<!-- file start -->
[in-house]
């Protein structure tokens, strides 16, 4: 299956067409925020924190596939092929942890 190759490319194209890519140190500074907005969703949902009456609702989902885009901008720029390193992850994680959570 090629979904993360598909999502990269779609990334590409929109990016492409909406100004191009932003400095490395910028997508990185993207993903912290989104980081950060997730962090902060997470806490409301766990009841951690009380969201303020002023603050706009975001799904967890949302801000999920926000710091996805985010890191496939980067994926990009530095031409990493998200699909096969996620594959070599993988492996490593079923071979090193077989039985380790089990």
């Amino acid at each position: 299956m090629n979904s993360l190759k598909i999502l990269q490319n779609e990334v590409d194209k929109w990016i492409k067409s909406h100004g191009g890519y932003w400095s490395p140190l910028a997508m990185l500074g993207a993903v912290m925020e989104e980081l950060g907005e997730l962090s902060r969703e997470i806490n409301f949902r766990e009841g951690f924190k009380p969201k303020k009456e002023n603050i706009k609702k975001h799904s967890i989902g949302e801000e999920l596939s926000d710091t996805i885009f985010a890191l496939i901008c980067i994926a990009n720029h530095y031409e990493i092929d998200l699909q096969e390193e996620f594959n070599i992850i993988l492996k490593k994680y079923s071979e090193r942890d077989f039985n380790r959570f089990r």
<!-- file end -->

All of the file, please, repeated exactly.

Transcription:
[in-house]
């Protein structure tokens, strides 16, 4: 299956067409925020924190596939092929942890 190759490319194209890519140190500074907005969703949902009456609702989902885009901008720029390193992850994680959570 090629979904993360598909999502990269779609990334590409929109990016492409909406100004191009932003400095490395910028997508990185993207993903912290989104980081950060997730962090902060997470806490409301766990009841951690009380969201303020002023603050706009975001799904967890949302801000999920926000710091996805985010890191496939980067994926990009530095031409990493998200699909096969996620594959070599993988492996490593079923071979090193077989039985380790089990």
């Amino acid at each position: 299956m090629n979904s993360l190759k598909i999502l990269q490319n779609e990334v590409d194209k929109w990016i492409k067409s909406h100004g191009g890519y932003w400095s490395p140190l910028a997508m990185l500074g993207a993903v912290m925020e989104e980081l950060g907005e997730l962090s902060r969703e997470i806490n409301f949902r766990e009841g951690f924190k009380p969201k303020k009456e002023n603050i706009k609702k975001h799904s967890i989902g949302e801000e999920l596939s926000d710091t996805i885009f985010a890191l496939i901008c980067i994926a990009n720029h530095y031409e990493i092929d998200l699909q096969e390193e996620f594959n070599i992850i993988l492996k490593k994680y079923s071979e090193r942890d077989f039985n380790r959570f089990r």